Erik warmly welcomed up our guest panelists, the true heroes of the day! Megan Sturges Stanfield of Junior Achievement, Cindy Wissinger of St. Paul’s Episcopal Day School, and Laci Maltbie of Sherwood Autism Center braved the stage to share their own experiences taking the Fundraising Fitness Test. They were all surprised to learn how quickly they could complete the test and impressed at the value of the information they received. Laci did run into some roadblocks in getting the data extracted properly from her database, highlighting one challenge that other CEOs and Presidents may encounter. Cindy Wissinger noted that her first run at the test was skewed by their capital campaign donations, and she is looking forward seeing the results with only her annual fund donations. Megan was wowed by the ease of the test, and she could immediately see impact of development decisions her organization has been making over time. All panelists happily endorsed the Fundraising Fitness Test, and Jeffrey Byrne + Associates does as well!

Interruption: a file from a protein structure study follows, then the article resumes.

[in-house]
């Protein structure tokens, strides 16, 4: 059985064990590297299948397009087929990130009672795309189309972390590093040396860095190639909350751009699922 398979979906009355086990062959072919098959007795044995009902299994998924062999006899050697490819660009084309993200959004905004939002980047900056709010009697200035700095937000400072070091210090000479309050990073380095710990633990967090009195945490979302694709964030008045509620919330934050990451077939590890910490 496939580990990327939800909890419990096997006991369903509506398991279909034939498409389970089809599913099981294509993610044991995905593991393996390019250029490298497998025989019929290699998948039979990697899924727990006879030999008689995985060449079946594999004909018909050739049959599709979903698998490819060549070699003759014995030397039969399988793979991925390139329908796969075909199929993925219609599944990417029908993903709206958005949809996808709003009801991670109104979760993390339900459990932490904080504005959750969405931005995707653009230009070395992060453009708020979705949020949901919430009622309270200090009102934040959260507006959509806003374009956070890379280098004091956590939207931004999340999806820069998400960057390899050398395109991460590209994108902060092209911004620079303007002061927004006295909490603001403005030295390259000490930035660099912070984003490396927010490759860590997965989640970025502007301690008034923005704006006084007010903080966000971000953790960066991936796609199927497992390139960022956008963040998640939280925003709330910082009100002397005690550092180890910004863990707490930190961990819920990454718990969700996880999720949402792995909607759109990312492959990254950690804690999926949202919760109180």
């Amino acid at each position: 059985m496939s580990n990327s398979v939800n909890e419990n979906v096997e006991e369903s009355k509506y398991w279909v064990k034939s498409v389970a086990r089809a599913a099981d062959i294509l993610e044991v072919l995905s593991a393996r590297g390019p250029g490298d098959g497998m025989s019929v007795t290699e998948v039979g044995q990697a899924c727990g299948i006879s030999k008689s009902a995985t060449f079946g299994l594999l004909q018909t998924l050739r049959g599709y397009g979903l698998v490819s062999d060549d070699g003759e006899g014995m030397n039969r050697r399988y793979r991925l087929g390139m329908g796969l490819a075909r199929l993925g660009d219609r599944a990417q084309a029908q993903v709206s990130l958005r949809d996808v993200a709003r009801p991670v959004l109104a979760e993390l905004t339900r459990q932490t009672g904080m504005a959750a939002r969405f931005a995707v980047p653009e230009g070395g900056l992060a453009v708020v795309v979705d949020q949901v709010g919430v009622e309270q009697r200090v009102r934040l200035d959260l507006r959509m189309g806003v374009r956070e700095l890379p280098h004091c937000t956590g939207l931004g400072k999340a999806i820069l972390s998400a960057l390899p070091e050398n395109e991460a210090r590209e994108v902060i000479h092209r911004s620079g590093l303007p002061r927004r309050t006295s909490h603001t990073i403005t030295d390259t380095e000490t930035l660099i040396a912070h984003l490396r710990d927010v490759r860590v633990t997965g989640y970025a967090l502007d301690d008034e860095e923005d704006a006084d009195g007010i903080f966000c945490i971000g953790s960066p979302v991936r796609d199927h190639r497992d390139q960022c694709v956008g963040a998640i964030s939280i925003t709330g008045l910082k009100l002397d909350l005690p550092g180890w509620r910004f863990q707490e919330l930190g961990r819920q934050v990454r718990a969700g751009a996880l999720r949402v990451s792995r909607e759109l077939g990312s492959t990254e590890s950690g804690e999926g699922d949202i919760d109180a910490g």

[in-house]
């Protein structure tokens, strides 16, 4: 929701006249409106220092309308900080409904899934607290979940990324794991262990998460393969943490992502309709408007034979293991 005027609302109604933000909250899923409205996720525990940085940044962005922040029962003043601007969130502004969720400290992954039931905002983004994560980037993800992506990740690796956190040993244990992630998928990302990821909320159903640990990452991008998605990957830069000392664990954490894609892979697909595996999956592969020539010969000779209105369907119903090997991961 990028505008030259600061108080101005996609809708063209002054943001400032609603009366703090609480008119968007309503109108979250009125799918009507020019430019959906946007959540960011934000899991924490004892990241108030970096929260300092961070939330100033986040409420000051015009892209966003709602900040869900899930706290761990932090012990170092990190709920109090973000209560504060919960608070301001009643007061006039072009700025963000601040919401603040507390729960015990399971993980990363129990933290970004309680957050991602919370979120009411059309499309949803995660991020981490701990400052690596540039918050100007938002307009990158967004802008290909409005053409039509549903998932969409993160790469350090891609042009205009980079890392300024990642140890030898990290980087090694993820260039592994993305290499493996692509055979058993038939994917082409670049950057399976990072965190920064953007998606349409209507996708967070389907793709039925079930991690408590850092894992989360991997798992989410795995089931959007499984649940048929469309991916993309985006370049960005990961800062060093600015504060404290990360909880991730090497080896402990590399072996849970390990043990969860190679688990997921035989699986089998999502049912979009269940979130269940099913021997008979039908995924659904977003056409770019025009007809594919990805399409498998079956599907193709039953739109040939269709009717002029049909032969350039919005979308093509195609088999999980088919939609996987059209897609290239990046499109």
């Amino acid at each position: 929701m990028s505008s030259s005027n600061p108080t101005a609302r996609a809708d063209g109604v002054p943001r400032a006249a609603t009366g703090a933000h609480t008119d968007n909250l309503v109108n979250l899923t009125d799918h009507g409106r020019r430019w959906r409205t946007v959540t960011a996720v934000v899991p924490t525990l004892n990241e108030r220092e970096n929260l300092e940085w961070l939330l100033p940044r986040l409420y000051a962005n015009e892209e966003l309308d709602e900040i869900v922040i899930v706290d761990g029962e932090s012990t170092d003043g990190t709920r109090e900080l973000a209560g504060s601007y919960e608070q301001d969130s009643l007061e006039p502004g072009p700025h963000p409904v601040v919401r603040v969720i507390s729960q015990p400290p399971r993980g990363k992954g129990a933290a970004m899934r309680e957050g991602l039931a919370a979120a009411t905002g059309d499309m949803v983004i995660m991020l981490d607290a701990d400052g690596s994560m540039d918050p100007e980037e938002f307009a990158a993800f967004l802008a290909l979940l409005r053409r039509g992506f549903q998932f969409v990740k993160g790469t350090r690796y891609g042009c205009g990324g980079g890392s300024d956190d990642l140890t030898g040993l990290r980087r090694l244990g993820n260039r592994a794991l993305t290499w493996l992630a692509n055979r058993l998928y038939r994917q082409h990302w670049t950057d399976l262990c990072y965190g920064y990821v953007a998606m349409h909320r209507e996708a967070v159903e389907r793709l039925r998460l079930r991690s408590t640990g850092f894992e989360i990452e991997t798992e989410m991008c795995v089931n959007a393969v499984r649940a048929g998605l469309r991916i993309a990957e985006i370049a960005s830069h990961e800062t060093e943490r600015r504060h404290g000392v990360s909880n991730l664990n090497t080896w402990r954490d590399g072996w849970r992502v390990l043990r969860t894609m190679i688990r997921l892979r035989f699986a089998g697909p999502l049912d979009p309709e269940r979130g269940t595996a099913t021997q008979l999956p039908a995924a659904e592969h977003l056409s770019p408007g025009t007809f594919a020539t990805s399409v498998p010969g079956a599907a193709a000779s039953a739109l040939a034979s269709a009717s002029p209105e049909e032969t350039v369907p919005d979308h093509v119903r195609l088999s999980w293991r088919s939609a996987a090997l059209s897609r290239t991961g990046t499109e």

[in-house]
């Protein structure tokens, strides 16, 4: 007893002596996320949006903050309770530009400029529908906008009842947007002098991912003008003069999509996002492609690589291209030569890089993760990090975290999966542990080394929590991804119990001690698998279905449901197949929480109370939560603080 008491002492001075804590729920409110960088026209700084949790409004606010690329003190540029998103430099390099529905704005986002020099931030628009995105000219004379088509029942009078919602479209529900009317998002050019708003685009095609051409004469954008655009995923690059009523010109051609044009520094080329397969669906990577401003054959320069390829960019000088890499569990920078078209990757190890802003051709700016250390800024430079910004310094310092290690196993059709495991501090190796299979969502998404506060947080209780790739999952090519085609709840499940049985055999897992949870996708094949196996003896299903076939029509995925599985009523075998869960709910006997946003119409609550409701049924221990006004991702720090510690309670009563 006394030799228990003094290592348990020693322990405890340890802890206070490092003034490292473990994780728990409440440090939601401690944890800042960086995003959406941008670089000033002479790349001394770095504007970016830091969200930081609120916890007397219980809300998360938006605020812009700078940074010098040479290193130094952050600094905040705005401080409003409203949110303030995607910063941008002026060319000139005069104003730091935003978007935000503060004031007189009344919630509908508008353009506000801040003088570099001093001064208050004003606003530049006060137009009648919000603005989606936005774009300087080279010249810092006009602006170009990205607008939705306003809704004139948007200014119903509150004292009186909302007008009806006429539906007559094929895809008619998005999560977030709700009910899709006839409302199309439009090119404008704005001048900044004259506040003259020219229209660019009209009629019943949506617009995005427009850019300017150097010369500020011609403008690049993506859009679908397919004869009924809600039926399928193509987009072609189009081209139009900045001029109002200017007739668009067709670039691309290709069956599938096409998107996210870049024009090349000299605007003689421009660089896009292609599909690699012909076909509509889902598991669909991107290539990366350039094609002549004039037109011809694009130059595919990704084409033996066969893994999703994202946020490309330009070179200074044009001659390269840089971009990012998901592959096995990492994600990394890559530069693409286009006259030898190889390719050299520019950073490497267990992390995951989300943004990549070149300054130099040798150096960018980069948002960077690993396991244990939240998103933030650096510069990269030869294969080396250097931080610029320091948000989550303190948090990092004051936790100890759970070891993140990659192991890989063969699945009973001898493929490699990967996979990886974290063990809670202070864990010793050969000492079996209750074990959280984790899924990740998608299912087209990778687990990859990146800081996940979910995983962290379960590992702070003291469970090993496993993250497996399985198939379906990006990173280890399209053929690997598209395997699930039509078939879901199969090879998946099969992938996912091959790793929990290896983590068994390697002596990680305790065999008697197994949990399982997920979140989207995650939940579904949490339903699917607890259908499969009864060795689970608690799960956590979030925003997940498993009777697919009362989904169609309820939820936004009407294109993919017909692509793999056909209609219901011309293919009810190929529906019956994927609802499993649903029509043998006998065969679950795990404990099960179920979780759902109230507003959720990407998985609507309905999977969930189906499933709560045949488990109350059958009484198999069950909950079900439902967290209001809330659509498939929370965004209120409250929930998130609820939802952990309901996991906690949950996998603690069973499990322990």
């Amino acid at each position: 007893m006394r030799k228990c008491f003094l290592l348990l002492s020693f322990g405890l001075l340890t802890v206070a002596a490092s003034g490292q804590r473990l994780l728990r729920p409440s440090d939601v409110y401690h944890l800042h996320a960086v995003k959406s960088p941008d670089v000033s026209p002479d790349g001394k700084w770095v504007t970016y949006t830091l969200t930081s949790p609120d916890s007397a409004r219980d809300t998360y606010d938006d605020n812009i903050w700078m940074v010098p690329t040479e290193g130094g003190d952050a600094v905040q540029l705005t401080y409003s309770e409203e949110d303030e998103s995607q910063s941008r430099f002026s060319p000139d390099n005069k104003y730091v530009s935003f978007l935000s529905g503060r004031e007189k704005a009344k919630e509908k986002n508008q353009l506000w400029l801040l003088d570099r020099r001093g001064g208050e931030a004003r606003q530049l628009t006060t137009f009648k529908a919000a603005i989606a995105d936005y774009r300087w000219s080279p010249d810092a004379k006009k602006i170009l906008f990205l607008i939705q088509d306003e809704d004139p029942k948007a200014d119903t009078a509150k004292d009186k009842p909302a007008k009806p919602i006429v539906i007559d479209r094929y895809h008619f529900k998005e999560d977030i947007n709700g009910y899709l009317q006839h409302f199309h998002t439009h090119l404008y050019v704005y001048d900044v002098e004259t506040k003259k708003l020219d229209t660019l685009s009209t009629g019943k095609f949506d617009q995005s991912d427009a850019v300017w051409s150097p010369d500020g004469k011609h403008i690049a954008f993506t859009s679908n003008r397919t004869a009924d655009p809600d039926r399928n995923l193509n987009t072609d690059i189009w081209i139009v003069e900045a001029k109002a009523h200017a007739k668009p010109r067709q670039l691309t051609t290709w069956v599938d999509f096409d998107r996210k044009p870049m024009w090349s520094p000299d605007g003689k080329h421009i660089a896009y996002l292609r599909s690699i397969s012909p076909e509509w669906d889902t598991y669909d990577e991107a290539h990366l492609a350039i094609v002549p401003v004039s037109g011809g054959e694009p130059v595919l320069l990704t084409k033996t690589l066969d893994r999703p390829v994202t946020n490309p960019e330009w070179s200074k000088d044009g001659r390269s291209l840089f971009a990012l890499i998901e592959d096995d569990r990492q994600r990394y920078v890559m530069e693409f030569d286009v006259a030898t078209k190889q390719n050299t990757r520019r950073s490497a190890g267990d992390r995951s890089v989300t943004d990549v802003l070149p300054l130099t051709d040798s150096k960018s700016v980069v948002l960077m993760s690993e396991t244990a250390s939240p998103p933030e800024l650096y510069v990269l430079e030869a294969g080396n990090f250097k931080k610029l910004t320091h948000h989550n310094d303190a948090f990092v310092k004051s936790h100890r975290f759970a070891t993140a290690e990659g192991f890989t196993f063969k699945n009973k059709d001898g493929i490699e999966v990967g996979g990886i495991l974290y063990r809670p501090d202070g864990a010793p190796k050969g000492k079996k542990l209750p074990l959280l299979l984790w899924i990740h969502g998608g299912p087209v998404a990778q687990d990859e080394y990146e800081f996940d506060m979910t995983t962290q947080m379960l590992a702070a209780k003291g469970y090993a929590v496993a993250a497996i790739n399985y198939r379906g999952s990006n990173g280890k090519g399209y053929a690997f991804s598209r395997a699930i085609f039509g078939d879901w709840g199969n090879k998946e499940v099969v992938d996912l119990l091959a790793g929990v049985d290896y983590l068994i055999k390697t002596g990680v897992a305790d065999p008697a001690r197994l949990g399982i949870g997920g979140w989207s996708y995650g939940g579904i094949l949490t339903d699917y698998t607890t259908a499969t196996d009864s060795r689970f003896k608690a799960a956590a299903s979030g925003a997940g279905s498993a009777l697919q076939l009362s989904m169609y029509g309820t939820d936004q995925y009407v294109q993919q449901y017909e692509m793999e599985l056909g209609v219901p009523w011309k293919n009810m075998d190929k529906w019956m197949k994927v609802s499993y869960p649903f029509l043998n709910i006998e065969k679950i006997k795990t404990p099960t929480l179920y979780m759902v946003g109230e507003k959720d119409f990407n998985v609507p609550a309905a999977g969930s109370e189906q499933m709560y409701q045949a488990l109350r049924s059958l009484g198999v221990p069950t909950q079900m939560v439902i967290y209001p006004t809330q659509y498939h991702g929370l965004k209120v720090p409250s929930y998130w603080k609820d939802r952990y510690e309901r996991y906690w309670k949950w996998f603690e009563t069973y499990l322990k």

You Can Change Board Conversations Around Philanthropy By Using the Fundraising Fitness Test

By | All Posts, Annual Giving, Boards + Leadership, Campaign Planning + Management, Capacity Building, Database Management, Donor Cultivation, Education, Fiscal Management, Fundraising, Insights, News You Can Use, Organizational + Personal Development, Stewardship, Technology | No Comments

Erik Daubert, MBA, ACFRE

Chair of the Growth in Giving Initiative and the Fundraising Effectiveness Project, Faculty at Lilly Family School of Philanthropy at Indiana University, LaGrange College, and Saint Mary’s University of Minnesota

Originally posted on Nonprofit Connect

I have worked with hundreds of nonprofit organizations who have used the Fundraising Fitness Test (FFT) and I am often asked, “How should I use the Fundraising Fitness Test with my board?” (Available for FREE at www.afpfep.org)

The answer is, “Effectively!”

At the Growth in Giving Initiative and the Fundraising Effectiveness Project, our goal is for fundraising to be more effective, and this is just as true with your board of directors as it is with your overall development program.

So, how can you be most effective at using information from the Fundraising Fitness Test with your board?

The first thing to decide is, “Which data points are right for our organization to share?”  While this answer is not always clear at the onset, you should begin by analyzing your test results.